UN General Assembly Held in NYC
Sep. 20, 2016
World leaders are arriving in New York City to attend debates at the United Nations headquarters. High on the agenda are the issues of refugees, the Middle East and North Korea.
Syria is one of the most pressing issues facing world leaders. A weeklong ceasefire was declared over by the Syrian government. An airstrike near Aleppo has hit a humanitarian aid convoy. It's not yet known who is responsible for the attack. Twelve people were killed.
An opposition activist in Aleppo spoke to NHK on the phone and described the situation there.
"I can see helicopters flying over," he said. "The strikes are heavy and most residents have taken shelter."
Eighteen UN and Syrian Arab Red Crescent trucks in a convoy were bombed. The vehicles were carrying food, medicine and other necessities to 78,000 people trapped in the combat zone.
The United Nations said it will investigate, and called on all parties involved to protect civilians and those engaged in humanitarian aid.
US Secretary of State John Kerry told reporters he wants to hear from Russia on the status of the ceasefire.
"The important thing is the Russians need to control Assad, who evidently is indiscriminately bombing, including of humanitarian convoys. So, let's wait and see, and wait and collect the facts," Kerry said.
The ceasefire came into effect last week. Under the deal, the 2 countries were to decide on whether it could be continued. Kerry and Russian Foreign Minister Sergei Lavrov are expected to discuss the matter.
Tackling Refugee Crisis
World leaders gathered at the United Nations to kick off their meetings yesterday by attending a summit on refugees and migrants. It's the first time the UN has organized a summit on this issue -- a reflection on how serious this issue has become.
This will be the last General Assembly for the current Secretary-General Ban Ki-moon, whose term concludes at the end of the year.
At the opening ceremony, Ban called on the leaders to commit more to the protection of human rights of all refugees and migrants, regardless of their status.
The summit took place amid growing xenophobia, particularly in some Western countries.
"The United Nations is launching a new campaign called 'Together: Respect, Safety and Dignity for All.' Acting together, we can respond to rising xenophobia and turn fear into hope. I call on world leaders to join this campaign and commit together to upholding the rights and dignity of everyone forced by circumstance to flee their homes in search of a better life," Ban said.
The summit adopted the New York Declaration for Refugees and Migrants, in which leaders made commitments to combat discrimination against refugees and migrants, and to take measures to improve their integration and inclusion.
A Syrian refugee was invited to directly address the leaders. He asked them to fully implement the declaration.
"As young refugee, we face this anger and fear every day. Doors are closed to us. Higher education is denied to us. We are often dismissed, not taken seriously and underestimated," Mohammed Badran said. "In our small way, refugees are already taking action; we want world leaders to do the same."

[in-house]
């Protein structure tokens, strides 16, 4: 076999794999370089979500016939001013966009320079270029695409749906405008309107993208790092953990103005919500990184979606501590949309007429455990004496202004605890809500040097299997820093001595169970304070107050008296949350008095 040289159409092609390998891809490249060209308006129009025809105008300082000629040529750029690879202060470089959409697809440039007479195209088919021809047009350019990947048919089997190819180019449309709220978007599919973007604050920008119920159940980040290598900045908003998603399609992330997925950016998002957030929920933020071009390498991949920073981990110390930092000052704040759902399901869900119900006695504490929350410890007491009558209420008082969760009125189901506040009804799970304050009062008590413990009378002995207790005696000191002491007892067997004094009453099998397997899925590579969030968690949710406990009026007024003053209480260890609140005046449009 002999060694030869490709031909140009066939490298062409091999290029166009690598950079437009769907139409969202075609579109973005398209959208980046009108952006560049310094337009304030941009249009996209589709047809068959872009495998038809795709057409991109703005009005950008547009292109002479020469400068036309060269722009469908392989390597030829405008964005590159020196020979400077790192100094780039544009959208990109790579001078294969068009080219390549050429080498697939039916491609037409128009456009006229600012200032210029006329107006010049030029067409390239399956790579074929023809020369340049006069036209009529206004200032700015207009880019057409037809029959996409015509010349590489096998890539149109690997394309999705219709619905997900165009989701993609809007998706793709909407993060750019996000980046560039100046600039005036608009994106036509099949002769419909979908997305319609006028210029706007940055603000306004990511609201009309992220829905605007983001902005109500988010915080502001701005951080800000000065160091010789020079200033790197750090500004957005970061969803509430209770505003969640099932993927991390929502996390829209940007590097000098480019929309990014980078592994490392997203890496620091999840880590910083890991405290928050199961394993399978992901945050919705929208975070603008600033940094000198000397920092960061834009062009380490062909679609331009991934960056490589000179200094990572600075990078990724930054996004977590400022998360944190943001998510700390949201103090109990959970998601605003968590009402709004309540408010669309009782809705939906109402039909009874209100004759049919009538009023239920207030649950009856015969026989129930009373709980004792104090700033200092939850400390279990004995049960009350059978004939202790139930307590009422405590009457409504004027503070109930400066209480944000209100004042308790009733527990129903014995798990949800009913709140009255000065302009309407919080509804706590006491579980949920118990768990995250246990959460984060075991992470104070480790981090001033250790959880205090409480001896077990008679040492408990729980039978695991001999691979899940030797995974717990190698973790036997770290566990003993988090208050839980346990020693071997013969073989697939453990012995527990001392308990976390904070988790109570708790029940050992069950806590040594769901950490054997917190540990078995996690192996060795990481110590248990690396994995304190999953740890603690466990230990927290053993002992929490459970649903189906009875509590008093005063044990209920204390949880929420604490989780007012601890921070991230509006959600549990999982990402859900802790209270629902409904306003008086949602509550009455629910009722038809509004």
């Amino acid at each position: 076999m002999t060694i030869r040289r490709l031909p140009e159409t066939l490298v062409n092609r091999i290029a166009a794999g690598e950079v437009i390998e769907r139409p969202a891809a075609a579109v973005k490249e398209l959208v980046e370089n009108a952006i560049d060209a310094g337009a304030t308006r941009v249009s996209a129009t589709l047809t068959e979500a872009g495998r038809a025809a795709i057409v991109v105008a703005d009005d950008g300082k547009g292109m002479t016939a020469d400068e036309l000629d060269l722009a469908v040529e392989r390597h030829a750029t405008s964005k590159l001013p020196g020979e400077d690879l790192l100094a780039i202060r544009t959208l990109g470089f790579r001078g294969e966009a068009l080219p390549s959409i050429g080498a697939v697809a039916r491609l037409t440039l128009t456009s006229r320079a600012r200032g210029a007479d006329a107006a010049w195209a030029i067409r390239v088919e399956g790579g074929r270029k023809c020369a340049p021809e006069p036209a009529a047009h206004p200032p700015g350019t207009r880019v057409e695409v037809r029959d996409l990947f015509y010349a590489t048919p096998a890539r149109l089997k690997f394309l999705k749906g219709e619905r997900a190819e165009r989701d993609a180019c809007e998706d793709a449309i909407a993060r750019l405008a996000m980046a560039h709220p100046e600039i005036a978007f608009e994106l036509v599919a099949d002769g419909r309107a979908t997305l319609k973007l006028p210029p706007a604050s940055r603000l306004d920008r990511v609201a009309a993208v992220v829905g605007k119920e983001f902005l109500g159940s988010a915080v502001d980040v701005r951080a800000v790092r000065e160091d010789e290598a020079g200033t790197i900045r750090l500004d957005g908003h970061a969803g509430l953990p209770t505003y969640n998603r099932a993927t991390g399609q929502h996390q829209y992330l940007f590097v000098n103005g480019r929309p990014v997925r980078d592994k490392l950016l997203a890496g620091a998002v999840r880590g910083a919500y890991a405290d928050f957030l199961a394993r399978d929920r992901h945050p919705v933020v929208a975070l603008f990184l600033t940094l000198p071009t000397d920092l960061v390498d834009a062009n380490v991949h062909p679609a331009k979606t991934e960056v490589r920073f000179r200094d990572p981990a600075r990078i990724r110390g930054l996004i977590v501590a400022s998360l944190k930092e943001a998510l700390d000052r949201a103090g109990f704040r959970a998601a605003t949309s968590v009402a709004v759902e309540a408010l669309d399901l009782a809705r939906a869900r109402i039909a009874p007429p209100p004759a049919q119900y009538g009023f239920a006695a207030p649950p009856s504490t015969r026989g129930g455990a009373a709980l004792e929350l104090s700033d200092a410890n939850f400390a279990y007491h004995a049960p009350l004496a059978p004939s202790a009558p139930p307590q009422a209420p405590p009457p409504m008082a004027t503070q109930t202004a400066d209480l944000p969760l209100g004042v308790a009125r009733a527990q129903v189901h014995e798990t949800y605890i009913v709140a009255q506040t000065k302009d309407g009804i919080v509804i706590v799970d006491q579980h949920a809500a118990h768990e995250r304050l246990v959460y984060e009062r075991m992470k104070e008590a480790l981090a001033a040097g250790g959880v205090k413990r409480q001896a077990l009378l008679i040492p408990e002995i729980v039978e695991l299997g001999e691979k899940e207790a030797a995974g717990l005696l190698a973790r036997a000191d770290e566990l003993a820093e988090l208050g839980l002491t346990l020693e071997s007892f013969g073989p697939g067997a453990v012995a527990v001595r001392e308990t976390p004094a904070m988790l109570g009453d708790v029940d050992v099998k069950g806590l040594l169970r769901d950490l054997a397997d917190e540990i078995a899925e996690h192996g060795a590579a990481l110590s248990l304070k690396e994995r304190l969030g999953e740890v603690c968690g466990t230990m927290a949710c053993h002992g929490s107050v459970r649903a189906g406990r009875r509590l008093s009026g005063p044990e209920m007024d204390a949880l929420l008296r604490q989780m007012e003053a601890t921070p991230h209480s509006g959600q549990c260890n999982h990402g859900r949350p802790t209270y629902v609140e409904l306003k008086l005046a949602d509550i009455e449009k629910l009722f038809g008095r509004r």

Leaders outlined their country's position on the issue.
"Jordan has accepted 1.3 million Syrian refugees in the past 6 years," said Jordanian Foreign Minister Nasser Judeh. "The Syrian refugee crisis is not only the problem of Jordan or of Syrian neighboring countries, but also of all international societies."
"Japanese assistance is characterized by the parallel promotion of emergency human aid and development support. This approach safeguards the refugees' safety and dignity, and enables them to exist in the communities that accept them," said Japanese Prime Minister Shinzo Abe.
The UNHCR says the number of forcibly displaced people, including refugees, asylum-seekers and those who are internally displaced, hit a record-high last year at 65.3 million.
That's actually larger than the entire population of the United Kingdom. The number has continued to rise since 2011, when the Syrian civil war broke out. And last year, on average, 24 people worldwide were displaced from their homes every minute -- that's 34,000 people per day.
Nearly 1 child out of every 200 worldwide has become a refugee. The total number of child refugees has more than doubled in the last 10 years.
60 Years of UN Membership
This year marks the 60th anniversary of Japan's admission into the world body.
After the end of World War Two, it was not an easy task for Japan to join the UN. Even after joining in 1956, while exploring its role as a promoter of peace and development, the country has been caught between ideals and the reality of power politics. Here's a quick look at Japan's past 6 decades in the UN.
In 1956, members of the UN General Assembly voted unanimously to accept its 80th newest member. Japan was piecing itself back together from the rubble of the war. The nation's admission to the UN was finally granted 4 years after it first applied to join.
In his acceptance speech, Japan's then Foreign Minister Mamoru Shigemitsu spoke about what membership meant for Japan.
"On behalf of our government and the people of Japan, I want to express our profound gratitude. Japan may well be regarded as the bridge between the East and the West," Shigemitsu said.
A Japanese student was in the assembly hall to witness this historic moment. Yasushi Akashi was studying international politics in the US. The following year, he became the first Japanese to work for the UN. He spent nearly 40 years there, rising to the rank of under-secretary-general.
"I was very happy that Japan finally made it after the sufferings during the Second World War, and long period of waiting after the war," Akashi says.